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Anticipating What’s Ahead for Personalized Learning in Michigan

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Topics: Education Policy

KnowledgeWorks joined the Michigan Competency Consortium in Lansing, Michigan, for a day of comprehensive discussions with educators and stakeholders around personalized, competency-based learning and its future in the state.April 10 was an exciting day for personalized learning in Michigan. KnowledgeWorks joined the Michigan Competency Consortium (MCC) in Lansing, Michigan, for a day of comprehensive discussions with educators and stakeholders around personalized, competency-based learning and its future in the state.

We partnered with MCC to facilitate targeted discussions with leaders who are currently implementing or planning to implement personalized, competency-based learning, allowing participants the opportunity to discuss policy issues related to this work. Informed by our education policy work in other states, the focus group breakout sessions were geared around discussing existing or perceived existing barriers around three topics:

  • Assessments, accountability and graduation rates
  • Time-based structures (seat time and calendar issues)
  • Funding

Participants discussed the numerous issues they face in their efforts to truly personalize education in their respective districts. Groups identified gaps within assessments and accountability in Michigan that were deeply impacted by teachers needing to follow time-based structures. Groups also recognized that innovative funding models would be needed to support any changes.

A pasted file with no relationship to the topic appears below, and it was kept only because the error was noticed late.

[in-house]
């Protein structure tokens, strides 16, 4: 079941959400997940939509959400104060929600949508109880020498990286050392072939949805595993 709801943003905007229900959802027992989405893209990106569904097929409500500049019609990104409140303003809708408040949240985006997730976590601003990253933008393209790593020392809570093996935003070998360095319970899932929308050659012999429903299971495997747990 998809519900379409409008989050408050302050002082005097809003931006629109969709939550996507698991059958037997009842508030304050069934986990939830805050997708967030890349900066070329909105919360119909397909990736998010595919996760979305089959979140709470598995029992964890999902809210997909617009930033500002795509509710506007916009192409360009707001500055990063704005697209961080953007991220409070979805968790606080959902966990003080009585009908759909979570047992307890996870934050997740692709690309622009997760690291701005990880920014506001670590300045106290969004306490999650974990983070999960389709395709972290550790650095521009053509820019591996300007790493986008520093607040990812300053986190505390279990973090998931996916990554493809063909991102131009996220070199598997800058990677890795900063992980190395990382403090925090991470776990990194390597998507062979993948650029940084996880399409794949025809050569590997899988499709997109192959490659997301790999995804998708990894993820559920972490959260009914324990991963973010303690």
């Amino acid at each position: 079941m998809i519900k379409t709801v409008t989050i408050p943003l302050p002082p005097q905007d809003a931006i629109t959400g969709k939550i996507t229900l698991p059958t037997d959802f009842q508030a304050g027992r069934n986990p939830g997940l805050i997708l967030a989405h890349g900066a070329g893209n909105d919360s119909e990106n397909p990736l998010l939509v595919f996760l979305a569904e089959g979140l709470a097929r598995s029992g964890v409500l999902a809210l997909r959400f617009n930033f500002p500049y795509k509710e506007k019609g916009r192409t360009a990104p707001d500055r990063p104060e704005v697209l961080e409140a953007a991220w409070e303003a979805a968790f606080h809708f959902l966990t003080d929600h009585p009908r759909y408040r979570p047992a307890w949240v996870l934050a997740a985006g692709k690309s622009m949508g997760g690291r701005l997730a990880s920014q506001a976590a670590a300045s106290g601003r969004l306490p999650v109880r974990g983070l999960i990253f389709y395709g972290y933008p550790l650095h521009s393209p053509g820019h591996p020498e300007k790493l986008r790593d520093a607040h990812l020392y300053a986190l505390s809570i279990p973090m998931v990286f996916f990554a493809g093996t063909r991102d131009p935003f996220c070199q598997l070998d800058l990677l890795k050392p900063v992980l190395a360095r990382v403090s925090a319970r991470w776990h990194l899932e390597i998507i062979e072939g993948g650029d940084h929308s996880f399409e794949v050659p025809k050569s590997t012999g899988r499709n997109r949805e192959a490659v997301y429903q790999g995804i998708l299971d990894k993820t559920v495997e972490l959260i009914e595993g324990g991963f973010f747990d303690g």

At the conclusion of the meeting, the group was able to prioritize the issues they felt needed to be elevated to department leadership as well as devising a plan to put forward a robust policy agenda based on the discussions. We were later able to discuss their concerns with leaders from the Michigan Department of Education. Department members seemed very receptive, elevating that some of the things superintendents want to do are a possibility now when they engage the already existing Innovation Council within the Department of Education.

District and department leaders in Michigan have all of the tools necessary to engage in robust communications, to move toward a strong policy agenda and to innovate in ways that benefit all kids at all levels of learning. As we debriefed at the airport, awaiting our various flights to different destinations, one destination was clear: we are excited to return to Michigan and we all look forward to seeing the amazing work that they are sure to do.

Interested in learning more about our work to transform state policy?